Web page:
California Republicans Call for Official Investigation of Dems’ Redistricting Tactics
Early reactions to ProPublica’s report
on the ways California Democrats manipulated the state’s citizen redistricting commission split along partisan lines.
Early reactions to ProPublica’s report on the ways California Democrats manipulated the state’s citizen redistricting commission split along partisan lines.
The Chairman of California’s Republican Party called for “an immediate and thorough investigation.”
“No fair minded person can now say the process or the result was fair,” Chairman Tom Del Beccaro said in a press release. “I am calling for an immediate and thorough investigation, by Congressional and State authorities, to get to the bottom of this obviously corrupted process. Beyond that, the Congressional and Senate lines as drawn by the Commission should not be used in any way for the upcoming elections." (One note: The press release says our piece detailed a “relationship between [commission] members and officials from the DNC;” our story doesn’t note any such relationships.)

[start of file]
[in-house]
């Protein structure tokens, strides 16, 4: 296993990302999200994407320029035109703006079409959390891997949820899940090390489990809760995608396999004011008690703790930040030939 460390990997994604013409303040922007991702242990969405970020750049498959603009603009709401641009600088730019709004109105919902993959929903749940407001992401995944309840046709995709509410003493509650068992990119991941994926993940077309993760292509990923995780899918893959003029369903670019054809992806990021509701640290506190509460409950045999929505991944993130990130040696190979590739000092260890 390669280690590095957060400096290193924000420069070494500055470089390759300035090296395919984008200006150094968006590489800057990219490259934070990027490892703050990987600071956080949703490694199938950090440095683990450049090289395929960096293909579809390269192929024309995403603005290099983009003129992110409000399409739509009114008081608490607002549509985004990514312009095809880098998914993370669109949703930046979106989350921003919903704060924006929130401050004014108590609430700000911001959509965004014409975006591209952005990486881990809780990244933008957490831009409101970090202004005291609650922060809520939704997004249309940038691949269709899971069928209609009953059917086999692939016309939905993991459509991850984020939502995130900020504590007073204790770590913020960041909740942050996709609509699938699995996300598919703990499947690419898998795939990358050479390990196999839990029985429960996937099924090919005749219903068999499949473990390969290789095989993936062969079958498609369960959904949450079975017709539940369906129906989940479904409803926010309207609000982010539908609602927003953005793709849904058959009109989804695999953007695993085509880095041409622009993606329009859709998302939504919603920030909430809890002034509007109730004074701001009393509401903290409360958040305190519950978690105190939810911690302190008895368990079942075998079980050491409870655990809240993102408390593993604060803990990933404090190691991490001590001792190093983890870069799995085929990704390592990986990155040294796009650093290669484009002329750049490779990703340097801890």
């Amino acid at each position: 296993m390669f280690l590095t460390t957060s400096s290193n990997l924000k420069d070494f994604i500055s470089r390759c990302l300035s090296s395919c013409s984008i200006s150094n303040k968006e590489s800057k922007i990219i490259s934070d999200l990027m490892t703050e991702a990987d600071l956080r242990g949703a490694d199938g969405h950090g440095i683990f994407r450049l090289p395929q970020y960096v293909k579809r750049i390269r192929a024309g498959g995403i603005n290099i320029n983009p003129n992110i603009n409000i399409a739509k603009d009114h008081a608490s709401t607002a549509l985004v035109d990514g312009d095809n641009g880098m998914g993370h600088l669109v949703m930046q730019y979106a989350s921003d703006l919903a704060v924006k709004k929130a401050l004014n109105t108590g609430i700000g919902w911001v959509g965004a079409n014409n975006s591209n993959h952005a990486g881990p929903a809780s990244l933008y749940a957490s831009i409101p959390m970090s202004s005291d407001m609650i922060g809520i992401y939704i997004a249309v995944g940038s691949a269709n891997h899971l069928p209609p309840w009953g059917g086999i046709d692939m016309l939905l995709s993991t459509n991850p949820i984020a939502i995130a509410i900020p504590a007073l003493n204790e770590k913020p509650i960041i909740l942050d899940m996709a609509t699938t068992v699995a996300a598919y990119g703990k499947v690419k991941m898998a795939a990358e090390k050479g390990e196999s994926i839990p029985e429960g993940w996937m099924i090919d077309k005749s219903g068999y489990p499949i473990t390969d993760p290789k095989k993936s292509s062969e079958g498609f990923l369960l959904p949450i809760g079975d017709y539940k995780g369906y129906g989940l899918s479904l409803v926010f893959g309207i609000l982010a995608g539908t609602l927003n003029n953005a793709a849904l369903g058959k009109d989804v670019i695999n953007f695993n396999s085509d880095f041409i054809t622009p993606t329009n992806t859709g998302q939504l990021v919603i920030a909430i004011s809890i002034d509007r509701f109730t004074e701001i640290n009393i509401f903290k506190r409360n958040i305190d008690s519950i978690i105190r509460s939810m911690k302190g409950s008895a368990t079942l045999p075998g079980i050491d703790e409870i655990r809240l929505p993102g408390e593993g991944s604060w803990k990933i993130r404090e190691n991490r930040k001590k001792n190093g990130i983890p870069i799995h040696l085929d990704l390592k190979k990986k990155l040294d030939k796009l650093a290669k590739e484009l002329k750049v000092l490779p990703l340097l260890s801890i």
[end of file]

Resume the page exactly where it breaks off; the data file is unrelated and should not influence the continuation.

Del Beccaro has long been critical of the redistricting commission.
In contrast, Democratic state party chair John Burton told the San Francisco Chronicle that the story was “complete bulls..t, an absolute f..king fabrication.”
“As the chair of the party, I know the party didn’t do this…the Democratic Party didn’t do sh..t,” Burton said. “As far as I was concerned, there was nothing you could goddamned do.” (Our story detailed the maneuvering of congressional Democrats in Washington, and not state Democrats such as Burton.) Update: Burton also released a statement calling ProPublica's report "pure fantasy."
A spokesman for the state Democratic Party did not immediately return our request for comment.
Democratic strategist Bob Mulholland also told the Chronicle that it would have been “easier to influence North Korea” than influence the redistricting commission.
How secret money and power interests are drawing you out of a vote.
The Story So Far
Redistricting should be a way of ensuring your vote counts. If all districts have roughly the same number of people in them and are drawn to respect natural communities—neighborhoods where people share a heritage, work in the same industry, or just generally feel tied to their neighbors—voters have a chance to be represented by politicians who represent their areas’ collective interests.
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